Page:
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To ask the Secretary of State for the Home Department, whether he plans to assess the long-term effect of the provisions on pre-charge bail in the Policing and Crime Act 2017 on (a) victim and (b) witness protection in relation to the high-harm offences of (i) domestic abuse, (ii) hate crime, (iii) serious sexual offences, (iv) rape and (v) child abuse; and if he will make a statement.
Following the 2017 reforms to pre-charge bail, the police are still able to impose pre-charge bail, with appropriate conditions, to protect victims and witnesses in any case where doing so is both necessary and proportionate.
While the legislation is clear that bail remains available in any case where it is necessary and proportionate, the Home Office is working with partners across the Criminal Justice System to monitor the impacts of the reforms, including to ensure that vulnerable victims and witnesses continue to receive appropriate protection, whether through the use of pre-charge bail conditions or otherwise.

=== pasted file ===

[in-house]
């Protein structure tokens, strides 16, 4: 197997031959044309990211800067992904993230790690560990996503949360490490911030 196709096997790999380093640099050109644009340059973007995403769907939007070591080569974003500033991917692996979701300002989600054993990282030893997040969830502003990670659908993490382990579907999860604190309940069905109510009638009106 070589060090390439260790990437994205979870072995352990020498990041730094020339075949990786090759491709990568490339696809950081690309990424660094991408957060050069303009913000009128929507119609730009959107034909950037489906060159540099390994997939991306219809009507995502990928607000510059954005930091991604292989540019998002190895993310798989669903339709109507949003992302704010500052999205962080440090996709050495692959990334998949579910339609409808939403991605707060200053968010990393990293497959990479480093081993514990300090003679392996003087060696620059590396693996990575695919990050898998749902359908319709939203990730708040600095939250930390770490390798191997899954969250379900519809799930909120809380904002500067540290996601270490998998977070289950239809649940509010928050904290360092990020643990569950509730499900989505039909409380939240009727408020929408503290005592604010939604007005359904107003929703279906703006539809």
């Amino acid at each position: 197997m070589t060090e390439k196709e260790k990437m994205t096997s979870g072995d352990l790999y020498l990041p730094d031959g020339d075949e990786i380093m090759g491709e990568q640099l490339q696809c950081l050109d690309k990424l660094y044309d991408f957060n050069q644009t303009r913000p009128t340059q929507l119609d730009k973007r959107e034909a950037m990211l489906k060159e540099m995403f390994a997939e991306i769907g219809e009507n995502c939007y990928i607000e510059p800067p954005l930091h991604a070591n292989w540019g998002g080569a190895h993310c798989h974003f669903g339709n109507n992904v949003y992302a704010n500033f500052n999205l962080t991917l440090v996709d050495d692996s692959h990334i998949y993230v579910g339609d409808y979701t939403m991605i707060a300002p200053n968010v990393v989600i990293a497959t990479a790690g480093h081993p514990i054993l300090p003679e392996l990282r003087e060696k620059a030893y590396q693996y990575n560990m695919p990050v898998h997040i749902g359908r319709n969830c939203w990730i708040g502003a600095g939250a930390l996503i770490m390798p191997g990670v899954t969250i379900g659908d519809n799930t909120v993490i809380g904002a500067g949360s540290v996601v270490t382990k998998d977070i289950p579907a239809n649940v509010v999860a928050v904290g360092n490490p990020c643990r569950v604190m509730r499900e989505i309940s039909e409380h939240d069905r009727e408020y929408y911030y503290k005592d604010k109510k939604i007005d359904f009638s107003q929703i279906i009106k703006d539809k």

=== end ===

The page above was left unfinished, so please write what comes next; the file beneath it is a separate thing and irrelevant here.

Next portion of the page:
In order to ensure that bail is used appropriately, the Home Office has commissioned Her Majesty’s Inspectorate of Constabulary & Fire and Rescue Services (HMICFRS) to review the police’s use of pre-charge bail as part of their annual PEEL effectiveness inspection programme. The use of pre-charge bail continues to feature in HMICFRS’ core assessments and, in November 2018, the Inspectorate will publish a thematic review of how forces are dealing with domestic abuse cases, which will include a focus on the use of bail.
Pre-charge bail is also a regular agenda item at Chief Constables’ Council, where chiefs have noted that there is significant variation in the use of pre-charge bail between forces and that they should ensure that they are content with the approach taken by their force.